I am not entirely surprised by the success of Fox’s celebrated, Golden Globe-winning series Glee, merely rather depressed. For those of you who have been spared it so far, the concept is this (imagine it scribbled on a napkin): a Spanish teacher takes over the school’s Glee Club (that is what Americans call a school choir) which includes a group of misfits who argue, make up and then, to round off each episode, sing.
The same napkin would certainly also have had space for the everso predictable character breakdown – there’s the cool kid who plays football but deep down would rather be singing, and the pretty girl who’s a bit individual so gets picked on by the sporty girls; then there’s the sassy, streetwise girl and the nerdy-boy-who-gets-bullied. And just to make sure a few minorities are covered, there’s disabled boy and Asian girl (“what’s your skill?” asked cool kid at one point; “er…” she stuttered in broken English. “Never mind,” he interrupted with a patronising grin, “we’ll find something!”)
But it isn’t the cynical, school-drama-plus-music-by-numbers formula that depressed me. It is the fact that the series has not one iota of wit or irony. For example, in an early scene we saw the Spanish teacher sit up in bed with a big grin as he had a flash of inspiration for the Glee Club’s new name – “Of course!” he gasped, “New Directions!” – and I laughed out loud because I thought it was a deliberate joke that the character had just uttered a name unfortunately close in sound to “Nude Erections”. I was already imagining the hilarious results that were about to ensue when the hapless teacher announced his Nude Erections to the football team.
But no; having no sense of irony (and in this instance self-awareness), the programme evidently expected us to share the teacher’s eureka moment and gasp in delight at his perfect idea. Gee! New Directions! How… fresh!
In another scene, the newly-reformed and unfortunately-titled Glee Club performed a pretty decent rendition of Sit Down You’re Rocking the Boat; as it finished, nerdy kid announced without irony, “we suck”. And instead of leaping in and reassuring them “no way, most schoolkids would kill to be able to sing that well together, in tune and with so much energy on no rehearsal!” the Spanish teacher just nodded with a wry, disappointed smile and said that they would get better.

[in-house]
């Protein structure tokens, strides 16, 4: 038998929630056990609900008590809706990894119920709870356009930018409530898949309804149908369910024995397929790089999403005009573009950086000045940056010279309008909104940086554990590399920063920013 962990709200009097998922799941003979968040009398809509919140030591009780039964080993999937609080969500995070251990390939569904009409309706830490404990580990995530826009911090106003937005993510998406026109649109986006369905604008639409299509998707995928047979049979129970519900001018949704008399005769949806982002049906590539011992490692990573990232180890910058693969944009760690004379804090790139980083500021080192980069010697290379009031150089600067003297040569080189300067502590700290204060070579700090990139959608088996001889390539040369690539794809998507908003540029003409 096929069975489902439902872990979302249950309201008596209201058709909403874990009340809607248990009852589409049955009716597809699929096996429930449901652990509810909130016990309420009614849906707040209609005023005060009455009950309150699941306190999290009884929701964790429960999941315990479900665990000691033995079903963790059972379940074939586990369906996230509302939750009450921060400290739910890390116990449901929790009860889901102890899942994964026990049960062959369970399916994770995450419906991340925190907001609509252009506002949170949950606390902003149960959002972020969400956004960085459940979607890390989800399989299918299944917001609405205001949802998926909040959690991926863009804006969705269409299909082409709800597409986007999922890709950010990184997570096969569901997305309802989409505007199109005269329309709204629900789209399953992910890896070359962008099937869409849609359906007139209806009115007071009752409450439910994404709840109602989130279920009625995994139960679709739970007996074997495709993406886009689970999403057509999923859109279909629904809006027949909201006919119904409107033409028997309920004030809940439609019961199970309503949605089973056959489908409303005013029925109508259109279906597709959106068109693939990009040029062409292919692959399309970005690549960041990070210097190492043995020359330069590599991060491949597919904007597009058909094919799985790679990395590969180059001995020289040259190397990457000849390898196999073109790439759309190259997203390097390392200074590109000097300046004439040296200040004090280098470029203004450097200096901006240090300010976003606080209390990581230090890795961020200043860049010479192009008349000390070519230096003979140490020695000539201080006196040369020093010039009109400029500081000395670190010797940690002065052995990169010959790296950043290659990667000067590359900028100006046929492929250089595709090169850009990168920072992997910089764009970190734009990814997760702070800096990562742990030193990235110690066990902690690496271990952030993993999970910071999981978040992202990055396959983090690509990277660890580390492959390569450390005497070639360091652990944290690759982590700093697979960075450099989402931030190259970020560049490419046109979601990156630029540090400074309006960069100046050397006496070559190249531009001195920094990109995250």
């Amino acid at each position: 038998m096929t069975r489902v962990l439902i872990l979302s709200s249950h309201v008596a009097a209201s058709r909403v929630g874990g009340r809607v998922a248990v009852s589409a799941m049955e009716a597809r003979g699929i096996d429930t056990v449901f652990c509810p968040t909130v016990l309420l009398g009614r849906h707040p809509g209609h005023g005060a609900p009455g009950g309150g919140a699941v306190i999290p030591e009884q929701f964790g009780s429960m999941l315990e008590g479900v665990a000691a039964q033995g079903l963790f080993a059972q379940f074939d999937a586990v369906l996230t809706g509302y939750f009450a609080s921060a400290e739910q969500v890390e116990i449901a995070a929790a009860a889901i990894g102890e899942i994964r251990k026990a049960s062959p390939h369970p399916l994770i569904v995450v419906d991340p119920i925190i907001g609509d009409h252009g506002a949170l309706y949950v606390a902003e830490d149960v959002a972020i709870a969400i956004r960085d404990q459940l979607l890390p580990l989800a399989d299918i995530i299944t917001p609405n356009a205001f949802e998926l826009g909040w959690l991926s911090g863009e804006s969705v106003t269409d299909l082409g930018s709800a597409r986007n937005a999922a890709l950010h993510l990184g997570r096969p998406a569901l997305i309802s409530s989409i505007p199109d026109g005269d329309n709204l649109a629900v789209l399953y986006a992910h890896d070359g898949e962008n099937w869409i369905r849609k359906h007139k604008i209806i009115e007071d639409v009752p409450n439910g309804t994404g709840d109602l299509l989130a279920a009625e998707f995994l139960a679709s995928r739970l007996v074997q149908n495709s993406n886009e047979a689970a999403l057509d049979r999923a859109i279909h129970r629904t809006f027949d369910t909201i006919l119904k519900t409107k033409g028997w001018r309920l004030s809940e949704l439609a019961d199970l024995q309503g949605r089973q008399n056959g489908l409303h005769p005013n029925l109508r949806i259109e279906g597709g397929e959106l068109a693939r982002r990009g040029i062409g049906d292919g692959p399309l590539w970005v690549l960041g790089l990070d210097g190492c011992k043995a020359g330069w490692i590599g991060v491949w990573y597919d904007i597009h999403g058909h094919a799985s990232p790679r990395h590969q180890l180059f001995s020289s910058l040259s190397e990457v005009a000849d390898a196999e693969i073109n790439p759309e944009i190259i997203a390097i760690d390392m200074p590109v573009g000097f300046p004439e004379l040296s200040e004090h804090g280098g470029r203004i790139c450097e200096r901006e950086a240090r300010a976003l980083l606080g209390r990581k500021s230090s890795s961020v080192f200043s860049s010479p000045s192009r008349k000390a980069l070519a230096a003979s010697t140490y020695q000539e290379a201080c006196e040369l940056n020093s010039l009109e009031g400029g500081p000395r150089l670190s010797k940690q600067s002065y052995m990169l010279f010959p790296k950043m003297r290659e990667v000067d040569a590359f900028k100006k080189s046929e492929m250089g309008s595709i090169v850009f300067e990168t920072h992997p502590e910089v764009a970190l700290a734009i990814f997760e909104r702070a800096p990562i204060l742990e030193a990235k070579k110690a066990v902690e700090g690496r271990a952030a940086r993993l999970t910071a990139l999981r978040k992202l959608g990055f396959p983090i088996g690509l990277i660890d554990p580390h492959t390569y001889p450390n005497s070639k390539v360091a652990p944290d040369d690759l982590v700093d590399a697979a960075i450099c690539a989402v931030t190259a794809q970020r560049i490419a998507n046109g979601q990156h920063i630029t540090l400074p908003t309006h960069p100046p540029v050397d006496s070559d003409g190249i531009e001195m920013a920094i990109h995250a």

How were we supposed to know that their runthrough was, within the non-ironic, sugary world of the drama, a disaster? All became clear when, in a totally unforseeable development at the end of the episode, they all sorted out their problems and learned how to sing in a way that didn’t suck. Because then we heard what good singing is meant to sound like: backing harmonies close-miked and compressed to the point that they cease to sound like human voices and undoubtedly supplemented by several professional singers, lead vocals auto-tuned, given an artificial acoustic and mixed as flatteringly as possible with the professional backing group which had miraculously appeared to replace their earlier lone pianist. The kind of sound no school ensemble, however good, would EVER make.
In another context I might have thought it was a deliberate moment of high camp, suspension-of-disbelief silliness and it might have been funny, or at least bearable, but naturally I was meant to be in floods of non-ironic tears and it was all I could do not to choke on my scowl.
No doubt in future weeks the Spanish teacher will find true love, the cool kid will realise there’s more to life than football and get it on with the pretty girl, the nerdy kid will be accepted for who he is, the Asian girl will learn to speak English and the disabled boy will learn to walk. (The sassy girl will stay exactly the same.) I’m going to give it a miss – if I want to watch a genuinely moving people-taught-to-sing drama I’ll watch Young At Heart, and if I want the camp version there’s Sister Act.
And anyone who thinks I’m being snobbish should know that I watched Legally Blonde the Musical last week and loved every second.